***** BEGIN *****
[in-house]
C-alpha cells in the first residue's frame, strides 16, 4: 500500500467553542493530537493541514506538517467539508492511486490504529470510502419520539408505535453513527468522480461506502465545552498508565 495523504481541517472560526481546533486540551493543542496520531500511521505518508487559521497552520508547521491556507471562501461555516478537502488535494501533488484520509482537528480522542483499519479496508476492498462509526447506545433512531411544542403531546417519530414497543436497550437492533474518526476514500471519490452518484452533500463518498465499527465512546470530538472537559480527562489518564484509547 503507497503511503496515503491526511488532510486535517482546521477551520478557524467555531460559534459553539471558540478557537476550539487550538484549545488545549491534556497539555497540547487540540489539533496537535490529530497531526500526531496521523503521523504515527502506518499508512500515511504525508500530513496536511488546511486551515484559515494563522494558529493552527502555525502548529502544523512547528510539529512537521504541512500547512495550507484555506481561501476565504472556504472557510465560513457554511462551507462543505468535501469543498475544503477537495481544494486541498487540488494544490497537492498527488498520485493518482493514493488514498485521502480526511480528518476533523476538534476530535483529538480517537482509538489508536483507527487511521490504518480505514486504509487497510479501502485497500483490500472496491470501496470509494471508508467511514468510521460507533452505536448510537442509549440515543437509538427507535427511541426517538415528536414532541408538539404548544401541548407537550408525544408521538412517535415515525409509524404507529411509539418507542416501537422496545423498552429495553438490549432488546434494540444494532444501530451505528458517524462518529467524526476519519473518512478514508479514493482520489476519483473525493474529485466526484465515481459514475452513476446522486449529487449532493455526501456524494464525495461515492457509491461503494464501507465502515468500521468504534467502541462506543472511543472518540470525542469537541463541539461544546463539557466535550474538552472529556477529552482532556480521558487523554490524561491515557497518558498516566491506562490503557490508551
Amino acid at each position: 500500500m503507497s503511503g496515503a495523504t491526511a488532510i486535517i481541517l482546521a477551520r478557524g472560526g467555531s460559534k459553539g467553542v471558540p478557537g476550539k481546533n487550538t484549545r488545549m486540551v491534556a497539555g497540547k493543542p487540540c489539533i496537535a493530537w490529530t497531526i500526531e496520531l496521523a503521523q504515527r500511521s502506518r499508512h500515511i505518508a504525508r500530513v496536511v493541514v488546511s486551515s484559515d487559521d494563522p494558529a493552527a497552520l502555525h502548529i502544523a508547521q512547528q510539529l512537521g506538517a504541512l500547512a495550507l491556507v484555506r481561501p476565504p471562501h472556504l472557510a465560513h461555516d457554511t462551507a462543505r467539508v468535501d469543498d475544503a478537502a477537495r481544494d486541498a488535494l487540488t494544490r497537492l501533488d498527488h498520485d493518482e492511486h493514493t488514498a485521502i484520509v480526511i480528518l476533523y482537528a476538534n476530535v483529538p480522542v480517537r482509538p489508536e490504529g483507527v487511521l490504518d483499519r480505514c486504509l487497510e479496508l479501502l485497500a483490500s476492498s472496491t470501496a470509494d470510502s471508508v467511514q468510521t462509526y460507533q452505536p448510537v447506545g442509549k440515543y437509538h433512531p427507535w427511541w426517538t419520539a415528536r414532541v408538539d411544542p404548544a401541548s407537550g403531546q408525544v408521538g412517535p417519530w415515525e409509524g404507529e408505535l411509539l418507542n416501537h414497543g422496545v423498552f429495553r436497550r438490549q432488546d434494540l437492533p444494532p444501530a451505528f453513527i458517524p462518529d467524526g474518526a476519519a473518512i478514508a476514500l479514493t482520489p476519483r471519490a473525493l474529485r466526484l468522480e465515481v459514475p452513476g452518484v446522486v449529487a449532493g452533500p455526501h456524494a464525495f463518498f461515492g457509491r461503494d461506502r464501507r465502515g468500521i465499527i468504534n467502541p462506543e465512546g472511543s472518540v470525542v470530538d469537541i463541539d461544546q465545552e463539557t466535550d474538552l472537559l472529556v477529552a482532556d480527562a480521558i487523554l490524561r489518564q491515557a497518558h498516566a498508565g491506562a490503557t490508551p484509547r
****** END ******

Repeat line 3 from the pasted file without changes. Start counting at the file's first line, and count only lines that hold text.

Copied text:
Amino acid at each position: 500500500m503507497s503511503g496515503a495523504t491526511a488532510i486535517i481541517l482546521a477551520r478557524g472560526g467555531s460559534k459553539g467553542v471558540p478557537g476550539k481546533n487550538t484549545r488545549m486540551v491534556a497539555g497540547k493543542p487540540c489539533i496537535a493530537w490529530t497531526i500526531e496520531l496521523a503521523q504515527r500511521s502506518r499508512h500515511i505518508a504525508r500530513v496536511v493541514v488546511s486551515s484559515d487559521d494563522p494558529a493552527a497552520l502555525h502548529i502544523a508547521q512547528q510539529l512537521g506538517a504541512l500547512a495550507l491556507v484555506r481561501p476565504p471562501h472556504l472557510a465560513h461555516d457554511t462551507a462543505r467539508v468535501d469543498d475544503a478537502a477537495r481544494d486541498a488535494l487540488t494544490r497537492l501533488d498527488h498520485d493518482e492511486h493514493t488514498a485521502i484520509v480526511i480528518l476533523y482537528a476538534n476530535v483529538p480522542v480517537r482509538p489508536e490504529g483507527v487511521l490504518d483499519r480505514c486504509l487497510e479496508l479501502l485497500a483490500s476492498s472496491t470501496a470509494d470510502s471508508v467511514q468510521t462509526y460507533q452505536p448510537v447506545g442509549k440515543y437509538h433512531p427507535w427511541w426517538t419520539a415528536r414532541v408538539d411544542p404548544a401541548s407537550g403531546q408525544v408521538g412517535p417519530w415515525e409509524g404507529e408505535l411509539l418507542n416501537h414497543g422496545v423498552f429495553r436497550r438490549q432488546d434494540l437492533p444494532p444501530a451505528f453513527i458517524p462518529d467524526g474518526a476519519a473518512i478514508a476514500l479514493t482520489p476519483r471519490a473525493l474529485r466526484l468522480e465515481v459514475p452513476g452518484v446522486v449529487a449532493g452533500p455526501h456524494a464525495f463518498f461515492g457509491r461503494d461506502r464501507r465502515g468500521i465499527i468504534n467502541p462506543e465512546g472511543s472518540v470525542v470530538d469537541i463541539d461544546q465545552e463539557t466535550d474538552l472537559l472529556v477529552a482532556d480527562a480521558i487523554l490524561r489518564q491515557a497518558h498516566a498508565g491506562a490503557t490508551p484509547r